The man behind a local craft workshop for people with learning disabilities has been awarded the MBE in the Queen’s special 90th Birthday Honours List published today (Saturday 11 June 2016).
Barrie Evason, from Ripon, has been awarded an MBE “for establishing Jennyruth Workshops, a place of work for people who have learning disabilities”.
Jennyruth Workshops, based at Bridge Hewick near Ripon, provides a productive workshop for adults with learning disabilities to gain work and life skills from making and selling a wide range of everyday products.
Barrie originally set up Jennyruth Workshops in 1989 to provide something for his son Jonathan, who was born with Down’s syndrome, to do when he left school.
Not content with his son attending somewhere where he would simply be ‘looked after’, Barrie and Jonathan set up a small craft business where the two made mainly wooden toys to begin with, and sold them at craft fairs. Barrie believes that both the making and the selling provided Jonathan with dignity in his life.
‘Jennyruth Workshops’ is named after Jennifer Ruth, one of the five children with Down’s that Barrie and his wife Sue have adopted over the years.
Jennifer sadly died aged 6 months but the other five children, now aged between 31 and 52, became the founding members of Jennyruth Workshops. As they reached school leaving age each of them wanted to join their brother and be part of the workshops – and today they all still attend the workshops up to five days a week.
With all the children working together and enjoying it so much, Barrie and his family realised that they had something that would be worth sharing.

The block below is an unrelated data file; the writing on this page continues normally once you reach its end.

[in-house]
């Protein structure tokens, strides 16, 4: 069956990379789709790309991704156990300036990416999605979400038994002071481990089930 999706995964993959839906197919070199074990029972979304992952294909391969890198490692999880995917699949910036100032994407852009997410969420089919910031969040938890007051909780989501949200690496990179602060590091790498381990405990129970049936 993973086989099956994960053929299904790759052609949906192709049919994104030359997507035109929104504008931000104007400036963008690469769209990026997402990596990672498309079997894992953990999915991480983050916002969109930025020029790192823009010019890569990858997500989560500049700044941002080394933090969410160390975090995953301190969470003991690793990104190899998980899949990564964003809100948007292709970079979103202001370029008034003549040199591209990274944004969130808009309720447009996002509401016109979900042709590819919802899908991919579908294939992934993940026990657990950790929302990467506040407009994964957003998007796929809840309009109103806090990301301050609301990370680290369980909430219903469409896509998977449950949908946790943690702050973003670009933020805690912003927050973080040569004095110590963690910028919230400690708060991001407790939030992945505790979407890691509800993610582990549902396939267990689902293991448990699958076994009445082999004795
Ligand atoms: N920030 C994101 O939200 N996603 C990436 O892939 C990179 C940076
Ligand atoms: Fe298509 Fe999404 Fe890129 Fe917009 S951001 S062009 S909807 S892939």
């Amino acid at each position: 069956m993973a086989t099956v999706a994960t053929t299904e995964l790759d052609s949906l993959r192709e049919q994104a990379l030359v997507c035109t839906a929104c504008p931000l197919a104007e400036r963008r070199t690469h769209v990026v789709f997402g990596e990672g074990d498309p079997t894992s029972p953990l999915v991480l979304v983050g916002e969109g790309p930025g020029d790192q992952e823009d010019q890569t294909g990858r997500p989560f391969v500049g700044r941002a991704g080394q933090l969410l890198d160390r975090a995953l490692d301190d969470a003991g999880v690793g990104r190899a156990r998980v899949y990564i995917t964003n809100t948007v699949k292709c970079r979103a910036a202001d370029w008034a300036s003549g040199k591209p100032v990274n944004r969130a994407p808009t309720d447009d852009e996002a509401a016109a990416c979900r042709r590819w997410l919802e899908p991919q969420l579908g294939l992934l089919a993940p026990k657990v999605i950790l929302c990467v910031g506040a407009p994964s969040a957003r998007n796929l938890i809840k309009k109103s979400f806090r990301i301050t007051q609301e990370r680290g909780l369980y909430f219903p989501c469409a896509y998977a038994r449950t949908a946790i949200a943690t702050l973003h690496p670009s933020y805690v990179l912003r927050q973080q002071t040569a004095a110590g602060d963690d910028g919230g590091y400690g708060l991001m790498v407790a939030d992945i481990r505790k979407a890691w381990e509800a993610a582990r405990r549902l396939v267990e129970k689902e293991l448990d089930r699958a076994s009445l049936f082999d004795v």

Other families obviously agreed because, in the 13 years since Barrie set it up, Jennyruth Workshops has gone from strength to strength and now supports around 30 adults with learning disabilities, making a wide range of hand crafted wooden, sewn and metal gifts, from toys and games to household and garden products.
Barrie is delighted to be awarded the MBE in this, the Queen’s 90th Birthday Honours List, but is keen to acknowledge that recognition for the success of Jennyruth belongs to more than just one person.
I was just the one who had the idea.
Many people, some with professional skills, some very good DIY-ers, and many who were just prepared to come along and give us their support in any number of ways, are responsible for that initial idea coming to fruition.
I’m only sorry I can’t cut up the award and give them all a piece, but whenever any of them see the letters MBE after my name I hope they will take it as their reward, too.
I did what I wanted to do, and my reward is seeing the wonderful place we have, where people who have learning disabilities can come to gain skills, use those skills, and live a rewarding life.